Sunday, July 28, 2013

`A Fine Word for a Hateful Thing'

Daniel Mark Epstein’s “The Cataract” (The Traveler’s Calendar: New Poems, 2002):  

“Lately the world seems darker,
Especially in the evenings,
And I light more lamps
To see no better than ever
Familiar faces and things:” 

Not so much darkness as diminished acuity, softness of focus, like the petroleum jelly early directors smeared on the lens of their cameras. Street signs and numbers on office doors blur. Reading becomes translating. I watch as my brain fills in meanings, refusing gaps in perception, a silent process my ophthalmologist confirmed. 

“Wayworn works of Art,
Books known almost by heart.
Is this the cataract, what
The Romans used to call
A portcullis or waterfall  

“Descending to subtract
From the sum of my seeing?
A fine word for a hateful thing,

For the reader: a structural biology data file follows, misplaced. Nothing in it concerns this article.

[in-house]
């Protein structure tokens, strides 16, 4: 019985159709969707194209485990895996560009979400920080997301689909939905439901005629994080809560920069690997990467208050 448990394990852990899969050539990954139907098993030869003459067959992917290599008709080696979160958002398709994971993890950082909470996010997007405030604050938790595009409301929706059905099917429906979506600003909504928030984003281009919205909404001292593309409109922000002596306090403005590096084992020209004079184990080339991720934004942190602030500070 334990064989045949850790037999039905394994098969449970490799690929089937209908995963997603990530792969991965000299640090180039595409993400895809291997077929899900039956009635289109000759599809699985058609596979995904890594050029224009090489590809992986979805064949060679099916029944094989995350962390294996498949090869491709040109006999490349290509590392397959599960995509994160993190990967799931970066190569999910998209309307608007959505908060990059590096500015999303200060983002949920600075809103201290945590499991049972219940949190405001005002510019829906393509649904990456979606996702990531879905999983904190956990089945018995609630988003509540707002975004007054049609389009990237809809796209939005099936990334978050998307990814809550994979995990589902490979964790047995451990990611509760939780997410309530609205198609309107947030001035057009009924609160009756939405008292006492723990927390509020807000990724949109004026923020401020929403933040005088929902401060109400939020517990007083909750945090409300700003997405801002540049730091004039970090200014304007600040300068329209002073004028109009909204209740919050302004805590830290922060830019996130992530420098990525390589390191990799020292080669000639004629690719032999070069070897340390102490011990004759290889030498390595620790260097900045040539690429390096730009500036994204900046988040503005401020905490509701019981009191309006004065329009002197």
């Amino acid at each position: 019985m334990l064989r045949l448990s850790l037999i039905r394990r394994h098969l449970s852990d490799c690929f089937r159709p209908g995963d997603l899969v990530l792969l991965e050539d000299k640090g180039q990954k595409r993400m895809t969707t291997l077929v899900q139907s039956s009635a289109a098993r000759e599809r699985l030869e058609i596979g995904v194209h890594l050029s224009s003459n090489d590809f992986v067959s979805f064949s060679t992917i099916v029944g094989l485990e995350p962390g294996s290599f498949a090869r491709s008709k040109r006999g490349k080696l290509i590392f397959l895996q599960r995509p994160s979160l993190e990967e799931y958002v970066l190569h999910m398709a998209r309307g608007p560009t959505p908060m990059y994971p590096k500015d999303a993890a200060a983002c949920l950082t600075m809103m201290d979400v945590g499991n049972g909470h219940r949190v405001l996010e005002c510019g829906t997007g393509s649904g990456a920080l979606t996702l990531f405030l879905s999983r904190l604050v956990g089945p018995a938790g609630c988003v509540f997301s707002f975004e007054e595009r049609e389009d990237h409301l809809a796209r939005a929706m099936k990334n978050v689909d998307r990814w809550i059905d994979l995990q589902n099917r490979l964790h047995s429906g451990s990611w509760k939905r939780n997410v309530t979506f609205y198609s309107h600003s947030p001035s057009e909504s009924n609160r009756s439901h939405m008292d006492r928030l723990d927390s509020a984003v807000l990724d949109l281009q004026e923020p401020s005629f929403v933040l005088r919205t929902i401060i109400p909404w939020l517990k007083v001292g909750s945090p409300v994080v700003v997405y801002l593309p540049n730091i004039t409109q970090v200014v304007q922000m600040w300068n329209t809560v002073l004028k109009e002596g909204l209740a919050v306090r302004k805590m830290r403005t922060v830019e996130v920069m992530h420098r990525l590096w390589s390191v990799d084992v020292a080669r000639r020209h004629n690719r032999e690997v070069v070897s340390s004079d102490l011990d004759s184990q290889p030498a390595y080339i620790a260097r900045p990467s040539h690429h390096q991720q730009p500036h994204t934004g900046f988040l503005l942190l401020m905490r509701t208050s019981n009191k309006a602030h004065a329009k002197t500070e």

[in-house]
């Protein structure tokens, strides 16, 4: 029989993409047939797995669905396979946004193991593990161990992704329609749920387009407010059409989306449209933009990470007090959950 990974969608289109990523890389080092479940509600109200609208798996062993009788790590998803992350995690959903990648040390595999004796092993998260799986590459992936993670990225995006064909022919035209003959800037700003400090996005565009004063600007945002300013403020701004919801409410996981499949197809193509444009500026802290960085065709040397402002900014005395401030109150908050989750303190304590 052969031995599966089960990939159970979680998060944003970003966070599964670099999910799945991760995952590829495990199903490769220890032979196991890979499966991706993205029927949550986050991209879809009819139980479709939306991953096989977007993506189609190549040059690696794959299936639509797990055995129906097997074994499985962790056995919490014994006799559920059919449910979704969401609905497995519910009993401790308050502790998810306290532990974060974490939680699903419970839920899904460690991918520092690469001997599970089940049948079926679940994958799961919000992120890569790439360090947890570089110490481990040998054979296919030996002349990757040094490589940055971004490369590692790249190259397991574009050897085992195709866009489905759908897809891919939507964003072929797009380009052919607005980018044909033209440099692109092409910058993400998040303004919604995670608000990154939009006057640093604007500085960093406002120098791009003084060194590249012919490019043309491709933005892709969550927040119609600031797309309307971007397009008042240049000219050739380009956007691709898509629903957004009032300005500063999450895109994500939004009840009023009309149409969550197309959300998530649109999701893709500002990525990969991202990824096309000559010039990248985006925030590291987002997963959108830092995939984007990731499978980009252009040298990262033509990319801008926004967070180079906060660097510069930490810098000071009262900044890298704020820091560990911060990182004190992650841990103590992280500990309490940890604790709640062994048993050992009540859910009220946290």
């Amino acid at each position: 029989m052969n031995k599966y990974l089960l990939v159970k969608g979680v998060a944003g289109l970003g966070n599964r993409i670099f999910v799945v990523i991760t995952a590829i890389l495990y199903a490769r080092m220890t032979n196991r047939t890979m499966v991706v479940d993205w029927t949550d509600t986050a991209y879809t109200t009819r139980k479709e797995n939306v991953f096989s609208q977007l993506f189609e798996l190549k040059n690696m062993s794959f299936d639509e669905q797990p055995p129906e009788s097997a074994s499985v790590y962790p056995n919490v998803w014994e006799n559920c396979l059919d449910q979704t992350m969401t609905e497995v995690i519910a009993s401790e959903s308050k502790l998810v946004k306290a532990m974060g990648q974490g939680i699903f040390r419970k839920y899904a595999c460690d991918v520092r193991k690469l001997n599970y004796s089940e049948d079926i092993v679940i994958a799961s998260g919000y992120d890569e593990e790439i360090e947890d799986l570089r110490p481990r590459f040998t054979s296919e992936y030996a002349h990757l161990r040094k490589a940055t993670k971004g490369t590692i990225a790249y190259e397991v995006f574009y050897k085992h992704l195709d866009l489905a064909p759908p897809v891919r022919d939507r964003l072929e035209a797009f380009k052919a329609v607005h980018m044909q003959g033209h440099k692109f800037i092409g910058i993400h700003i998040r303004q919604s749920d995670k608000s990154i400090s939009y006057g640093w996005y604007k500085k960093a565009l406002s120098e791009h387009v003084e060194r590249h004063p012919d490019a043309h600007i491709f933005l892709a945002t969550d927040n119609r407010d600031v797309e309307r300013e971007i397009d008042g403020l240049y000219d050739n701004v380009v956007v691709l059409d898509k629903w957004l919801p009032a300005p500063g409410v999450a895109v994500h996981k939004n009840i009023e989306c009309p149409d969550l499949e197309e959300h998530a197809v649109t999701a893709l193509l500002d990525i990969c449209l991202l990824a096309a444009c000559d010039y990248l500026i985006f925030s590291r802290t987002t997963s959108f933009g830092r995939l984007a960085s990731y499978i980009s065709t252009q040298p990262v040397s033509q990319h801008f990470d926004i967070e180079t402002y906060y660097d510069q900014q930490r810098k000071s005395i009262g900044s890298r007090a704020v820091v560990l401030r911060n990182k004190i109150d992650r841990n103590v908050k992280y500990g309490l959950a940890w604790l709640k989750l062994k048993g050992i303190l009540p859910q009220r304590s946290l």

Though now the doctors say
They can lift the veil in a day.” 

More like twenty or thirty minutes per eye. The doctor works Thursdays, and I’ll take off the Fridays to recover. Epstein, translator of Plautus, traces the word back to cataracta: waterfall, portcullis, floodgate.” An opacity in the lens of the eye.  

“Who takes joy in the word
For a blur that steals his light?
The power is its own reward
And a gift of second sight,
This joy to build a tower,  

“Without fear or self-pity,
Of words for the horror
That attends the end of light,
A castle to stand bright
In the ruins of a city.” 

The power to name is its own reward. Cataract is densely packed with inference and history – a one-word poem. Think of Lear and the Fool on the heath: 

“Blow, winds, and crack your cheeks! rage! blow!
You cataracts and hurricanoes, spout
Till you have drench'd our steeples, drown'd the cocks!
You sulph'rous and thought-executing fires,
Vaunt-couriers to oak-cleaving thunderbolts,
Singe my white head! And thou, all-shaking thunder,
Strike flat the thick rotundity o' th' world,
Crack Nature's moulds, all germains spill at once,
That makes ingrateful man!”

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